Freedom From Religion Foundation Files Amicus Brief for Supreme Court Prayer Case

Just a day after a whole host of other atheist groups submitted their joint amicus brief for Town of Greece v. Galloway, the Supreme Court case that could decide the fate of government invocation prayers, the Freedom From Religion Foundation has submitted theirs as well.

Just as the other brief did, this one focuses almost entirely on the Supreme Court case of Marsh v. Chambers (1983), the last time the Court decided a case involving government prayer.

Unlike the other brief, though, this one’s just flat-out blunt about how awful Marsh was and urges the Court to overturn it — or, barring that, to affirm the Appeals Court’s ruling against the blatantly sectarian prayers in the town of Greece, New York. It also highlights the changing demographics in our society in order to show that, even if we were once a Christian-majority country, we are no longer heading in that direction:

Marsh should be overturned. This Court’s most enduring decisions apply legal principles to overturn a long history of constitutional violations; its most tenuous decisions ignore legal principles and treat history as dispositive. Marsh does the latter. Government practices, like prayer, that co-existed with Congress’s passage of the First Amendment or other amendments are not automatically constitutional — as the Sedition Act of 1798 and segregation illustrate. Even if Marsh‘s originalist interpretation accurately reflected the framers’ views on government prayer, which it did not, that interpretation can be incorrect — as Eighth Amendment jurisprudence shows. And sometimes, a long history is simply a longstanding injustice — as this Court’s treatment of anti-miscegenation and discrimination against gay citizens demonstrates. In no other case involving the Religion Clauses has this Court placed history over principle as Marsh did.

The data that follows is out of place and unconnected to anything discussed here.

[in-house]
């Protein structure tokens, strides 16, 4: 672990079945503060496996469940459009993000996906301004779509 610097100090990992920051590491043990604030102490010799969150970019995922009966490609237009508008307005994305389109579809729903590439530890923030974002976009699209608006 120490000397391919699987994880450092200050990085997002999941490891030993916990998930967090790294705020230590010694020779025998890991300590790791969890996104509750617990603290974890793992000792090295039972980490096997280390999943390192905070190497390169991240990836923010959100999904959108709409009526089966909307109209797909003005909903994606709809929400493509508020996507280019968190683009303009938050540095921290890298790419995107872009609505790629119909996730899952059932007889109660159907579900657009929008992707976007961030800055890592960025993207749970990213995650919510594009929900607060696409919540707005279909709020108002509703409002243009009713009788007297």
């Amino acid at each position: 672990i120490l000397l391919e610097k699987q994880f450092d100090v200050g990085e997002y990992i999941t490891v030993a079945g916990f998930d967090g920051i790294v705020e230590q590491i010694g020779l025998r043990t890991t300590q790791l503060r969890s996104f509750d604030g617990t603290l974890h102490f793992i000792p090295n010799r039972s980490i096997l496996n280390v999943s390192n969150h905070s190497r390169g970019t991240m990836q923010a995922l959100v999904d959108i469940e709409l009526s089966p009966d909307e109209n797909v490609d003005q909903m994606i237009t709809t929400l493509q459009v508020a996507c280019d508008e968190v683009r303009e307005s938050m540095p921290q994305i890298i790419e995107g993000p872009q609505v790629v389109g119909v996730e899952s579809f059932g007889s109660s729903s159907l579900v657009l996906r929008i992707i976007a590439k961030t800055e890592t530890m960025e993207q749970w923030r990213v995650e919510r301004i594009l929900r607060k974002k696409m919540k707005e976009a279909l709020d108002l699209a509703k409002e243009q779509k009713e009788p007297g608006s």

Marsh‘s recitation of history is unsound. It missed significant facts and distorted others. Marsh relied on congressional chaplaincies but overlooked the divisiveness that office engendered. Marsh relied on the First Congress’s approval of chaplaincies to discern the framers’ intent, but ignored framers’ legal opinions against government prayer. Marsh relied on colonial prayers that were given years before the Constitution and First Amendment were adopted but minimized the fact that the framers did not pray during the Constitutional Convention when composing our godless Constitution.

Finally, Marsh wrongly subjugates fundamental rights to majority rule. Majority will does not trump rights. This country’s rapidly shifting religious demographics should force this Court to revisit Marsh‘s “tolerable acknowledgment” argument.

Numerous times in the brief, FFRF’s lawyers refer to potential swing-vote Justice Kennedy‘s previous decisions — presumably in the hope that he’ll be persuaded to take a similar stance this time around as well.

The brief concludes with a quick summary of how the court should act:

… This Court should affirm the Second Circuit’s decision.

Better still, this Court should correct Marsh’s “blind veneration” of an incomplete and flawed history. This Court should follow its remarkable tradition of impartially applying legal principles to strike down longstanding historical violations. We ask that you “strik[e] down all official legislative invocations” and overturn MarshBy ruling against legislative prayer this Court can strike a blow for the freedom of conscience of all citizens.

Oral arguments in the case take place on November 6.

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